Wednesday, December 23, 2009
Tuesday, December 22, 2009
Sunday, December 20, 2009
Before beginning, it's best to pre-heat the oven to 375 degrees. That way, everything is ready for cooking once the preparations below have been completed.
Mother-in-Law's Eye of Round Roast
1. Start with a 2 1/2 - 3 lb. eye of round roast. Ours was purchased from Wal-Mart and weighed 2.73 lbs. Total cost = $9.50.
2. In a roasting pan the roast was seasoned with Adolph's unseasoned meat tenderizer and a little salt and pepper.
3. We added three cans of Campbell's Golden Mushroom Soup and an equal amount of water. Mother-in-law secret...."Golden" is better than "plain".
4. In the same pan, we added 3 - 4 cups of potatoes chopped in small pieces and 1 1/2 cups of carrots.
5. Before putting the roast in oven, we added enough additional water to fill the pan 1/3 full.
6. It's best to use a digital meat thermometer to monitor the internal temperatures. For well-done roast, cook to 165 degrees.
7. Before serving, keep the pan closed and let it rest on the oven top for 10 - 15 minutes. This allows the juices to re-absorb back into the roast and helps avoid a "dry" result.
130°F to 140°F = medium rare
145°F to 150°F = medium
155°F to 165°F = well done
Thursday, December 17, 2009
I use Certified Angus Brisket weighing about 13 pounds and a cooker temperature ranging from 200 - 250 degrees. I start them cooking fat side up and flip them to fat side down after 3 hours. I wrap the brisket in aluminum foil after it reaches 165 degrees internal temperature, or after 5 hours (whichever comes first). I cook my brisket to 198 degrees and let it rest in an Igloo cooler for at least 1 hour prior to slicing and serving.
Wednesday, December 16, 2009
Monday, December 14, 2009
This unit works well as a steamer. The chicken was tender and the vegetables were perfectly cooked. I promise you'll be seeing more of this unit in the future here on the bbq blog. I'll be testing it as a deep fryer soon.
Sunday, December 13, 2009
Sliced brisket prior to sauce
Friday, December 11, 2009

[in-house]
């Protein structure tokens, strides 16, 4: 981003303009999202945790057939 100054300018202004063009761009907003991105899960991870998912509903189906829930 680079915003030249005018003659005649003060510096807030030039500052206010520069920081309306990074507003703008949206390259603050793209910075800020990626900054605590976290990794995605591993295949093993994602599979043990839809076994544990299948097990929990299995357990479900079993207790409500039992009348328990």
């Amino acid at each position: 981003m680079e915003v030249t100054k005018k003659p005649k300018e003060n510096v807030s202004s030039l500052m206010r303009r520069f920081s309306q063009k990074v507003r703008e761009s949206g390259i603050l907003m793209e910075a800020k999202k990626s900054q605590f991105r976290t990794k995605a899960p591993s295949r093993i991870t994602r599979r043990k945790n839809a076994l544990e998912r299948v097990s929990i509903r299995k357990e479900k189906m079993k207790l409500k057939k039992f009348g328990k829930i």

Tonight I am sitting in for The BBQ Guy because he is busy on a very important duty assigned by his wife (me) and Santa. Last year we started giving barbecue and our favorite bbq sauce, Blues Hog, to those hard to buy for folks on our list.
While we were competing we purchased a vacuum sealer from Cabela’s to reduce the amount of waste we had during practice sessions, this is the perfect way to seal and freeze the bbq gifts. So what do I put under the tree? I take a picture of the final product and put the photo along with the barbecue sauce in a box under the tree.
The toughest part for us was sneaking the cooler into my mom’s house and hiding the Que in the freezer. It was a hit last year with my brother- in- law and father , so this year I expanded our list to include nephew, brother –in-law, father, and two more friends.
So as I type in the Lazy Boy the BBQ Guy is busy as a beaver in the kitchen preparing four pork butts, two packer briskets, and three racks of ribs for a long day with the smokers tomorrow .There is more than 60 lbs of meat in the picture that will go on the smoker bright and early tomorrow.
Thursday, December 10, 2009
Thursday, December 03, 2009
See the trailer here.
Sunday, November 29, 2009
The internet has become such a large part of daily life that rather than pick up the telephone and call someone directly, or even communicate one-on-one via e-mail with direct questions people sometimes choose to post their grievances on a public discussion board.
I'm not against the internet or discussion boards, but I think the parties being accused should have been approached "off line" first and given a chance to provide a solution before accusations were made about a conspiracy and stirring the pot. In the future I hope that before complaints about bbq sanctioning organizations are posted on discussion boards, that those with authority to make changes are contacted first and given a chance to correct the issue(s). If a satisfactory answer is not given or an alternative provided, perhaps it's o.k. to air the issue publicly. Maybe it's just me, but I suspect there are others who feel the same way.